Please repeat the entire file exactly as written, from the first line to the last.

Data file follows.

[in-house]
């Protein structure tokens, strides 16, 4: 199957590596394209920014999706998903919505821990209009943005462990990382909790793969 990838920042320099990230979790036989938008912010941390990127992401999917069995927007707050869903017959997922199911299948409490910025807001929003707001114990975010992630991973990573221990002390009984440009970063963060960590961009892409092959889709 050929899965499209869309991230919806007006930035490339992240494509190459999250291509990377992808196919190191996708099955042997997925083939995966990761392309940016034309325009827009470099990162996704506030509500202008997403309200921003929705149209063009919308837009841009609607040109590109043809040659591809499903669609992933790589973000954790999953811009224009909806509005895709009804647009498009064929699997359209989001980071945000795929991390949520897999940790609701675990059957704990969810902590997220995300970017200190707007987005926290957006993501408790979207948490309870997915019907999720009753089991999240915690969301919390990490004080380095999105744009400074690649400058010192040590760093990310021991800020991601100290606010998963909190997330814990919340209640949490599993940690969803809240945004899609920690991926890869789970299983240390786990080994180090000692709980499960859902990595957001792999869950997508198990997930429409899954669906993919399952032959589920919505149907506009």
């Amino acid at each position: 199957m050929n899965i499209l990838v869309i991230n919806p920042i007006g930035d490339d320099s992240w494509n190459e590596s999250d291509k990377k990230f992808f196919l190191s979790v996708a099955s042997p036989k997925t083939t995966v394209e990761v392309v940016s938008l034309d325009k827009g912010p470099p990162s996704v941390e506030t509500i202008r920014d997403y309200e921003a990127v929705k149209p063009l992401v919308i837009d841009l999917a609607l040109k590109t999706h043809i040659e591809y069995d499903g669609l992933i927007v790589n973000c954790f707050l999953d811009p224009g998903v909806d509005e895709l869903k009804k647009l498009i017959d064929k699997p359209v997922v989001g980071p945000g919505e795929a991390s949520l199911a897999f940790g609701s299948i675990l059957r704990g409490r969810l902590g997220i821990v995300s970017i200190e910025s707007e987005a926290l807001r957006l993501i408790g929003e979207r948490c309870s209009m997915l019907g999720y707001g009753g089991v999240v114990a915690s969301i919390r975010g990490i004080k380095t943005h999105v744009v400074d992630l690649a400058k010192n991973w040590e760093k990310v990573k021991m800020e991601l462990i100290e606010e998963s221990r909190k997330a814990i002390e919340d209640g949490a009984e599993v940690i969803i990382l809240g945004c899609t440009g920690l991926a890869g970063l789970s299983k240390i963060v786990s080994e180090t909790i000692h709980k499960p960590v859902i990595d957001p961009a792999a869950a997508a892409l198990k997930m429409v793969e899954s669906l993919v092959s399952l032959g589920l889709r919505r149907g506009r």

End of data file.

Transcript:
[in-house]
């Protein structure tokens, strides 16, 4: 199957590596394209920014999706998903919505821990209009943005462990990382909790793969 990838920042320099990230979790036989938008912010941390990127992401999917069995927007707050869903017959997922199911299948409490910025807001929003707001114990975010992630991973990573221990002390009984440009970063963060960590961009892409092959889709 050929899965499209869309991230919806007006930035490339992240494509190459999250291509990377992808196919190191996708099955042997997925083939995966990761392309940016034309325009827009470099990162996704506030509500202008997403309200921003929705149209063009919308837009841009609607040109590109043809040659591809499903669609992933790589973000954790999953811009224009909806509005895709009804647009498009064929699997359209989001980071945000795929991390949520897999940790609701675990059957704990969810902590997220995300970017200190707007987005926290957006993501408790979207948490309870997915019907999720009753089991999240915690969301919390990490004080380095999105744009400074690649400058010192040590760093990310021991800020991601100290606010998963909190997330814990919340209640949490599993940690969803809240945004899609920690991926890869789970299983240390786990080994180090000692709980499960859902990595957001792999869950997508198990997930429409899954669906993919399952032959589920919505149907506009």
């Amino acid at each position: 199957m050929n899965i499209l990838v869309i991230n919806p920042i007006g930035d490339d320099s992240w494509n190459e590596s999250d291509k990377k990230f992808f196919l190191s979790v996708a099955s042997p036989k997925t083939t995966v394209e990761v392309v940016s938008l034309d325009k827009g912010p470099p990162s996704v941390e506030t509500i202008r920014d997403y309200e921003a990127v929705k149209p063009l992401v919308i837009d841009l999917a609607l040109k590109t999706h043809i040659e591809y069995d499903g669609l992933i927007v790589n973000c954790f707050l999953d811009p224009g998903v909806d509005e895709l869903k009804k647009l498009i017959d064929k699997p359209v997922v989001g980071p945000g919505e795929a991390s949520l199911a897999f940790g609701s299948i675990l059957r704990g409490r969810l902590g997220i821990v995300s970017i200190e910025s707007e987005a926290l807001r957006l993501i408790g929003e979207r948490c309870s209009m997915l019907g999720y707001g009753g089991v999240v114990a915690s969301i919390r975010g990490i004080k380095t943005h999105v744009v400074d992630l690649a400058k010192n991973w040590e760093k990310v990573k021991m800020e991601l462990i100290e606010e998963s221990r909190k997330a814990i002390e919340d209640g949490a009984e599993v940690i969803i990382l809240g945004c899609t440009g920690l991926a890869g970063l789970s299983k240390i963060v786990s080994e180090t909790i000692h709980k499960p960590v859902i990595d957001p961009a792999a869950a997508a892409l198990k997930m429409v793969e899954s669906l993919v092959s399952l032959g589920l889709r919505r149907g506009r």